Salem makes scary music. Music that exists somewhere between chopped-and-screwed, industrial, and dubstep – a dreary, grating, drugged out amalgamation that is challenging and unforgiving. And I can’t stop listening to it.
This week, Salem released a mixtape for DIS magazine, an art outfit that fits the Salem worldview. The mix, entitled Raver Stay Wif Me, is 32 minutes of both familiar and obscure tracks, twisted and manipulated to the edge of recognition. The titular raver is paid tribute by classic tracks like “Better Off Alone” by Alice Deejay, “Sandstorm” by Darude, and “Can’t Stop Raving” by Dune, trance tracks whose hypnotic affect is still apparent, even if the music is better suited for cough syrup sipping than Ecstasy popping.
Download SALEM – Raver Stay Wif Me (courtesy DIS magazine)
It may be an act, but only Salem is twisted enough to include a track by a convicted sexual predator: South Park Mexican‘s “Vogues” is a record-skipping center piece of the tape. Too sick for you? They include “Unchained Melody” and “Young Forever,” classic love songs that just seem wrong in contrast to the rest of the mix.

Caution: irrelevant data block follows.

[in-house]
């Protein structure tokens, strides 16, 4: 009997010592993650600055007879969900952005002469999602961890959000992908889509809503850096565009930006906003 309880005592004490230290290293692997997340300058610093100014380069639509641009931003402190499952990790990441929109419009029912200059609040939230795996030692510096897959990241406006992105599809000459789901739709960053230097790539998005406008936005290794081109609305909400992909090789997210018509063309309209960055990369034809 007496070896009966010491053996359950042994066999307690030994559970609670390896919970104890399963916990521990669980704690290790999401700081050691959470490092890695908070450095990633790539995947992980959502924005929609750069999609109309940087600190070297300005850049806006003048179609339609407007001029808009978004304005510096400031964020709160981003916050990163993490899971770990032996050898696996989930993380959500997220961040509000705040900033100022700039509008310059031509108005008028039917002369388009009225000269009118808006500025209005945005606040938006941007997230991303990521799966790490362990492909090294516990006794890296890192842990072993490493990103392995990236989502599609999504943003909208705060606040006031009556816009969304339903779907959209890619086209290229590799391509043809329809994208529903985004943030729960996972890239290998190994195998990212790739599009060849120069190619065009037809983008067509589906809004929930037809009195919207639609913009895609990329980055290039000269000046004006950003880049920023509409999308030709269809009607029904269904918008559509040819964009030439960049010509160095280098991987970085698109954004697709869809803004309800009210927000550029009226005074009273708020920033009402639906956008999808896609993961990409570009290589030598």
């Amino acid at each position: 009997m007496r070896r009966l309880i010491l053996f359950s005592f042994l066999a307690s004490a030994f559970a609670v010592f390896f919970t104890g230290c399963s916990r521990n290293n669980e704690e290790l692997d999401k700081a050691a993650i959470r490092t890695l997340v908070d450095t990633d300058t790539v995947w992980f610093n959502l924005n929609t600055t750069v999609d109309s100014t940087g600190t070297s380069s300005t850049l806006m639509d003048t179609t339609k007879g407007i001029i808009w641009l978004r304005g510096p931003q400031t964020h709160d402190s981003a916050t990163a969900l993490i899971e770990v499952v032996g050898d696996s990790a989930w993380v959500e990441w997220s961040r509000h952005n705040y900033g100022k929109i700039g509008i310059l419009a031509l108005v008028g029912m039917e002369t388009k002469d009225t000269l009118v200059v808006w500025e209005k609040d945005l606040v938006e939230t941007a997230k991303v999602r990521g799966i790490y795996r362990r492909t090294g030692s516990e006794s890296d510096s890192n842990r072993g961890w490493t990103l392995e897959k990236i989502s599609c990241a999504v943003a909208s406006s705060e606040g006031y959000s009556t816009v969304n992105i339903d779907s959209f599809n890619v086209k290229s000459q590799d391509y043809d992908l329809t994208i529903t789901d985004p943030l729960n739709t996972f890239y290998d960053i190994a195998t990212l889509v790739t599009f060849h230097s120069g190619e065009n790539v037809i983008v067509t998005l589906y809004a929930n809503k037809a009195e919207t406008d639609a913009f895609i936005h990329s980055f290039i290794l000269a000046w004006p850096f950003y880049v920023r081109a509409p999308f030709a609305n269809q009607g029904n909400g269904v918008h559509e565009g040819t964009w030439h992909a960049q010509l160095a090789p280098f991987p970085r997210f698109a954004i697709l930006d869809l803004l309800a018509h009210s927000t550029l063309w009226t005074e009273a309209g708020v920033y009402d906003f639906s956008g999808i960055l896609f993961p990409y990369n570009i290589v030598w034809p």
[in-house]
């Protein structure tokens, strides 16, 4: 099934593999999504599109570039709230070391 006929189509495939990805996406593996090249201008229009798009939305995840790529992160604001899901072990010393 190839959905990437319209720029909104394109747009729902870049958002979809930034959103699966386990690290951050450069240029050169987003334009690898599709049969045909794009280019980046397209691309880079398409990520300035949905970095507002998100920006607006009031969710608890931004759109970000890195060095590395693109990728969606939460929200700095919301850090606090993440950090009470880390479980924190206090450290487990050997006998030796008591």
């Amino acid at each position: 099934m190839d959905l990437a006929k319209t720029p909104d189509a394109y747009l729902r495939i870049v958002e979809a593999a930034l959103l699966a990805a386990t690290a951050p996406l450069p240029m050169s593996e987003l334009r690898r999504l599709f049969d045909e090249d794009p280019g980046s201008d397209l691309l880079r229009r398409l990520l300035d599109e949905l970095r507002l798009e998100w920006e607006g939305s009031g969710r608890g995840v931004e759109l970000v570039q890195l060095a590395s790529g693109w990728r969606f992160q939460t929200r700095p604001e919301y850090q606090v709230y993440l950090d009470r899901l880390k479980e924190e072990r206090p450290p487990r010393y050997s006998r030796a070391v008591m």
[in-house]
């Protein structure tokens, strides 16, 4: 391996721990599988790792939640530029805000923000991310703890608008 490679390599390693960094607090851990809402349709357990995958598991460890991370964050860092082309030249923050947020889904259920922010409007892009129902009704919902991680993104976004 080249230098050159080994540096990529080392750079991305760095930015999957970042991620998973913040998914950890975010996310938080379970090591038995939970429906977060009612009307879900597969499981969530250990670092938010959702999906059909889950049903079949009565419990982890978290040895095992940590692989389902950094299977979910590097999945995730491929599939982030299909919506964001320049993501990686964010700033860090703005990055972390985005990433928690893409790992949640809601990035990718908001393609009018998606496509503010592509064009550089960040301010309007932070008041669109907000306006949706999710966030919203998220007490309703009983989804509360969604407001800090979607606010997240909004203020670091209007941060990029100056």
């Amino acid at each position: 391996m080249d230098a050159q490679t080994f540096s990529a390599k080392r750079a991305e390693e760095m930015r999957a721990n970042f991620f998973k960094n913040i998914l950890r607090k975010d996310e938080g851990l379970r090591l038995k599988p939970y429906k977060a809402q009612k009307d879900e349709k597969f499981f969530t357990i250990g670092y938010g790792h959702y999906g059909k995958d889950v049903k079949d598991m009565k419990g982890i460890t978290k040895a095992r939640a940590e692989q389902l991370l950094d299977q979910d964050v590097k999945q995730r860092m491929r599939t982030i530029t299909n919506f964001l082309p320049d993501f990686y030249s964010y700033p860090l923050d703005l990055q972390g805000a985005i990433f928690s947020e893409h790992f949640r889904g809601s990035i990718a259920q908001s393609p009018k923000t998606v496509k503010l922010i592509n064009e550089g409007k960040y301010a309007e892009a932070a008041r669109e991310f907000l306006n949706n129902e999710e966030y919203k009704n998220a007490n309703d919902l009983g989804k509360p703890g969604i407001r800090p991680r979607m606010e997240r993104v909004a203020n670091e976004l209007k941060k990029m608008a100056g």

Not much is known about the Michigan trio of John Holland, Heather Marlatt, and Jack Donoghue; they don’t give many interviews, or take photographs, or humor the social media crowd. Instead, they keep a public image that mirrors their music: dark, mysterious, unnerving. Their music videos don’t give many clues, either, except that the band may need psychological help. Check out the NSFW clip for “Skullcrush,” a video that makes M.I.A.’s “Born Free” look like a Disney film.
Raver Stay Wif Me is another required listen from a group whose limited press EPs Water and Yes I Smoke Crack are equally challenging and rewarding. And if all this is too dark for you, check out their remixes of Gucci Mane, a match made in Hell.